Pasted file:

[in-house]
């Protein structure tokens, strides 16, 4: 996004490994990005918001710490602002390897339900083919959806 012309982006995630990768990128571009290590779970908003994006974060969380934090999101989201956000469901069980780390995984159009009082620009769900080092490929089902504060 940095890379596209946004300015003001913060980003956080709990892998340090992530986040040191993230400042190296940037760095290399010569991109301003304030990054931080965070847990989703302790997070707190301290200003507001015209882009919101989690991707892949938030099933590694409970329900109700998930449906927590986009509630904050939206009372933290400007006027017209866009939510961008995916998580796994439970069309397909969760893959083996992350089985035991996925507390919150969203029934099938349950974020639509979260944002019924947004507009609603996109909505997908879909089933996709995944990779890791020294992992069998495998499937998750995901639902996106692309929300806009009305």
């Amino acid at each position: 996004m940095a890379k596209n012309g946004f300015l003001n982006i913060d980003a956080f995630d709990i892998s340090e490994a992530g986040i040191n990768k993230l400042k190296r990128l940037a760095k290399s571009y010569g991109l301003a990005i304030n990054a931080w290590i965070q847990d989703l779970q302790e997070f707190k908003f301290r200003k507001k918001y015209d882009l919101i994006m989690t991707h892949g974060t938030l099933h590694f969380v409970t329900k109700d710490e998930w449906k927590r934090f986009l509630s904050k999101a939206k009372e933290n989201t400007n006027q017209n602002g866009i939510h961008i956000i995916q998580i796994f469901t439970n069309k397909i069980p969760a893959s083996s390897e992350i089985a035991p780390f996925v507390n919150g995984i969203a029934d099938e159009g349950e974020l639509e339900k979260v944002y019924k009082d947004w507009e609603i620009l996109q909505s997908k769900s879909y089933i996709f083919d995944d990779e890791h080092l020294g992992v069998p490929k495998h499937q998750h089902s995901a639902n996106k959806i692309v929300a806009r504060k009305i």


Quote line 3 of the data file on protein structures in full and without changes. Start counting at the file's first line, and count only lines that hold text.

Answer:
């Amino acid at each position: 996004m940095a890379k596209n012309g946004f300015l003001n982006i913060d980003a956080f995630d709990i892998s340090e490994a992530g986040i040191n990768k993230l400042k190296r990128l940037a760095k290399s571009y010569g991109l301003a990005i304030n990054a931080w290590i965070q847990d989703l779970q302790e997070f707190k908003f301290r200003k507001k918001y015209d882009l919101i994006m989690t991707h892949g974060t938030l099933h590694f969380v409970t329900k109700d710490e998930w449906k927590r934090f986009l509630s904050k999101a939206k009372e933290n989201t400007n006027q017209n602002g866009i939510h961008i956000i995916q998580i796994f469901t439970n069309k397909i069980p969760a893959s083996s390897e992350i089985a035991p780390f996925v507390n919150g995984i969203a029934d099938e159009g349950e974020l639509e339900k979260v944002y019924k009082d947004w507009e609603i620009l996109q909505s997908k769900s879909y089933i996709f083919d995944d990779e890791h080092l020294g992992v069998p490929k495998h499937q998750h089902s995901a639902n996106k959806i692309v929300a806009r504060k009305i």